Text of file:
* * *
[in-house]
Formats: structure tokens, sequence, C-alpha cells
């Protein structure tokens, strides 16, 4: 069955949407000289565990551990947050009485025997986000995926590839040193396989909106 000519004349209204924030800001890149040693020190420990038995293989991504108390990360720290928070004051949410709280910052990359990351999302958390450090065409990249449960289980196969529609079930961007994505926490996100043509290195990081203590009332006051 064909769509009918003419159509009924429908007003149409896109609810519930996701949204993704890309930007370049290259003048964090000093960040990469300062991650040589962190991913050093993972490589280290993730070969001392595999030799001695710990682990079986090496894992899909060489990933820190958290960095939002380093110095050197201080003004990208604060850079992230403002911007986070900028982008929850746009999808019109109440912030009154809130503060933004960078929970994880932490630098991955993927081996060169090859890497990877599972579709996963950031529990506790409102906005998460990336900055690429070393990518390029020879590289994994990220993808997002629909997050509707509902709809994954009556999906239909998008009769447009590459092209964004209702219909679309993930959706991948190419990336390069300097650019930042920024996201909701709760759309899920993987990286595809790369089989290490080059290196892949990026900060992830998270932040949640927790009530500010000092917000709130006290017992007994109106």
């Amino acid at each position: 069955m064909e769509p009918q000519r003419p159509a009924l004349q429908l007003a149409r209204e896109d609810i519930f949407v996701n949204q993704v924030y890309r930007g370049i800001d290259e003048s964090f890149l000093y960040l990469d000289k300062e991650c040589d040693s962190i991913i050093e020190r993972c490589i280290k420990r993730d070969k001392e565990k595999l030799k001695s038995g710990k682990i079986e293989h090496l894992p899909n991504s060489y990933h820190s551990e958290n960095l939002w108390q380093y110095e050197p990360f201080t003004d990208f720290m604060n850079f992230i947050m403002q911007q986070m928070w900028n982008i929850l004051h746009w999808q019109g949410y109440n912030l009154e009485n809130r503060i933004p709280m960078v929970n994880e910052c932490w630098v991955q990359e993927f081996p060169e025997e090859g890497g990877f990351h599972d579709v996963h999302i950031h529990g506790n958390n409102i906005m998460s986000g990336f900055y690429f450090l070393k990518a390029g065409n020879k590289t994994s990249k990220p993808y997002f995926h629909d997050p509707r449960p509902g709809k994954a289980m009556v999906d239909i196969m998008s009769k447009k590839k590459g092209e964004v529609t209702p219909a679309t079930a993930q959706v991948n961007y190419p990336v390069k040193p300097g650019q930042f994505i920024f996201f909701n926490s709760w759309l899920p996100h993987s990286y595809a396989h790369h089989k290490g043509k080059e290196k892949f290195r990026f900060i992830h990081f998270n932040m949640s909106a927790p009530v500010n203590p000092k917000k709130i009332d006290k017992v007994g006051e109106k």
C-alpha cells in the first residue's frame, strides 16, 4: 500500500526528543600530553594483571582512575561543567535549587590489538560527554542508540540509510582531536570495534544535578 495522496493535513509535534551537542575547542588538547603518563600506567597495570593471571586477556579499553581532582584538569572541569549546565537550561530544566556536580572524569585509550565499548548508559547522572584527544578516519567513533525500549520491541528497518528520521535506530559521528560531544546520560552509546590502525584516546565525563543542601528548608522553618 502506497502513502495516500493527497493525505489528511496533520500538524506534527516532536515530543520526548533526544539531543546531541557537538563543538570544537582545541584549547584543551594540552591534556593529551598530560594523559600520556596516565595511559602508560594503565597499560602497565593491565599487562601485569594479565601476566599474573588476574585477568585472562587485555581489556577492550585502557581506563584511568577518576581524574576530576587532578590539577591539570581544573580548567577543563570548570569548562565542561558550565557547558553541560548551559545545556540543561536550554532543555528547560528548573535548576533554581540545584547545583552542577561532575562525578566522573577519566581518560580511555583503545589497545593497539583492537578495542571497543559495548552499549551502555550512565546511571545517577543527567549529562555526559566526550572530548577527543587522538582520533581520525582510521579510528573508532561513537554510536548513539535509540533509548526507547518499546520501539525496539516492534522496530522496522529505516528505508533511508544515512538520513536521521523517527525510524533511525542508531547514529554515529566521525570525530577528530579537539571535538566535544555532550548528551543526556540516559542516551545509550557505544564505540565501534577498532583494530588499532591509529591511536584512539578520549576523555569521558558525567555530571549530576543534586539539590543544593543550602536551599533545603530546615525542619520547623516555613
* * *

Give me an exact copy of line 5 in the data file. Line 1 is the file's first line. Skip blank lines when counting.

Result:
C-alpha cells in the first residue's frame, strides 16, 4: 500500500526528543600530553594483571582512575561543567535549587590489538560527554542508540540509510582531536570495534544535578 495522496493535513509535534551537542575547542588538547603518563600506567597495570593471571586477556579499553581532582584538569572541569549546565537550561530544566556536580572524569585509550565499548548508559547522572584527544578516519567513533525500549520491541528497518528520521535506530559521528560531544546520560552509546590502525584516546565525563543542601528548608522553618 502506497502513502495516500493527497493525505489528511496533520500538524506534527516532536515530543520526548533526544539531543546531541557537538563543538570544537582545541584549547584543551594540552591534556593529551598530560594523559600520556596516565595511559602508560594503565597499560602497565593491565599487562601485569594479565601476566599474573588476574585477568585472562587485555581489556577492550585502557581506563584511568577518576581524574576530576587532578590539577591539570581544573580548567577543563570548570569548562565542561558550565557547558553541560548551559545545556540543561536550554532543555528547560528548573535548576533554581540545584547545583552542577561532575562525578566522573577519566581518560580511555583503545589497545593497539583492537578495542571497543559495548552499549551502555550512565546511571545517577543527567549529562555526559566526550572530548577527543587522538582520533581520525582510521579510528573508532561513537554510536548513539535509540533509548526507547518499546520501539525496539516492534522496530522496522529505516528505508533511508544515512538520513536521521523517527525510524533511525542508531547514529554515529566521525570525530577528530579537539571535538566535544555532550548528551543526556540516559542516551545509550557505544564505540565501534577498532583494530588499532591509529591511536584512539578520549576523555569521558558525567555530571549530576543534586539539590543544593543550602536551599533545603530546615525542619520547623516555613